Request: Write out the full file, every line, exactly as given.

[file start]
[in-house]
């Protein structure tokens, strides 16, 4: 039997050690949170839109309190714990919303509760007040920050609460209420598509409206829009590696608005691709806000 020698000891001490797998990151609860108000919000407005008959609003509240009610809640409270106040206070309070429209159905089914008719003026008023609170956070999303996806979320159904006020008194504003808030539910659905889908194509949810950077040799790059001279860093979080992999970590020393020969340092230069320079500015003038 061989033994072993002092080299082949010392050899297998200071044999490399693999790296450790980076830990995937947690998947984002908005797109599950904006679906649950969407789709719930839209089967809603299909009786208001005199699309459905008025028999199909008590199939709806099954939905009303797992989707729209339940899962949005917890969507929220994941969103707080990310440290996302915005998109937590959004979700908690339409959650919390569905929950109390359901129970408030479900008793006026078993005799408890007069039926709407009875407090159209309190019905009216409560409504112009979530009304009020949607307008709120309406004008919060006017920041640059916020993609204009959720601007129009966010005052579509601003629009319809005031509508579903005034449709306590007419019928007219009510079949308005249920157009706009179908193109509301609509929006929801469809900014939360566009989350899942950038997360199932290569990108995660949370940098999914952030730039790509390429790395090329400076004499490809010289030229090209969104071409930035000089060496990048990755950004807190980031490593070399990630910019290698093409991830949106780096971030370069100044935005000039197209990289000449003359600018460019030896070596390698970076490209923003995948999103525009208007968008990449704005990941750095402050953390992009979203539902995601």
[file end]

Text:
[in-house]
């Protein structure tokens, strides 16, 4: 039997050690949170839109309190714990919303509760007040920050609460209420598509409206829009590696608005691709806000 020698000891001490797998990151609860108000919000407005008959609003509240009610809640409270106040206070309070429209159905089914008719003026008023609170956070999303996806979320159904006020008194504003808030539910659905889908194509949810950077040799790059001279860093979080992999970590020393020969340092230069320079500015003038 061989033994072993002092080299082949010392050899297998200071044999490399693999790296450790980076830990995937947690998947984002908005797109599950904006679906649950969407789709719930839209089967809603299909009786208001005199699309459905008025028999199909008590199939709806099954939905009303797992989707729209339940899962949005917890969507929220994941969103707080990310440290996302915005998109937590959004979700908690339409959650919390569905929950109390359901129970408030479900008793006026078993005799408890007069039926709407009875407090159209309190019905009216409560409504112009979530009304009020949607307008709120309406004008919060006017920041640059916020993609204009959720601007129009966010005052579509601003629009319809005031509508579903005034449709306590007419019928007219009510079949308005249920157009706009179908193109509301609509929006929801469809900014939360566009989350899942950038997360199932290569990108995660949370940098999914952030730039790509390429790395090329400076004499490809010289030229090209969104071409930035000089060496990048990755950004807190980031490593070399990630910019290698093409991830949106780096971030370069100044935005000039197209990289000449003359600018460019030896070596390698970076490209923003995948999103525009208007968008990449704005990941750095402050953390992009979203539902995601």